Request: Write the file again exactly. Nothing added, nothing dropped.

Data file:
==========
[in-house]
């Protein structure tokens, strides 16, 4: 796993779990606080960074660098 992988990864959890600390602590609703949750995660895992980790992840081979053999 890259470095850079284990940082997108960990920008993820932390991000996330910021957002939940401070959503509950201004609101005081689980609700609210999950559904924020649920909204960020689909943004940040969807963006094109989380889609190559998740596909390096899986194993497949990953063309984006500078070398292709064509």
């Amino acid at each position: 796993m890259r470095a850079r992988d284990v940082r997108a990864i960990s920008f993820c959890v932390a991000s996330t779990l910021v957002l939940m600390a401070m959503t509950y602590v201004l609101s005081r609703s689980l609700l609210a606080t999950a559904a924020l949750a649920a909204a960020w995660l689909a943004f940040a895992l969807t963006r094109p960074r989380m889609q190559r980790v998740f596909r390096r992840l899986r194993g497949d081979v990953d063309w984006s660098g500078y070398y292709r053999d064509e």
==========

[in-house]
């Protein structure tokens, strides 16, 4: 796993779990606080960074660098 992988990864959890600390602590609703949750995660895992980790992840081979053999 890259470095850079284990940082997108960990920008993820932390991000996330910021957002939940401070959503509950201004609101005081689980609700609210999950559904924020649920909204960020689909943004940040969807963006094109989380889609190559998740596909390096899986194993497949990953063309984006500078070398292709064509």
């Amino acid at each position: 796993m890259r470095a850079r992988d284990v940082r997108a990864i960990s920008f993820c959890v932390a991000s996330t779990l910021v957002l939940m600390a401070m959503t509950y602590v201004l609101s005081r609703s689980l609700l609210a606080t999950a559904a924020l949750a649920a909204a960020w995660l689909a943004f940040a895992l969807t963006r094109p960074r989380m889609q190559r980790v998740f596909r390096r992840l899986r194993g497949d081979v990953d063309w984006s660098g500078y070398y292709r053999d064509e």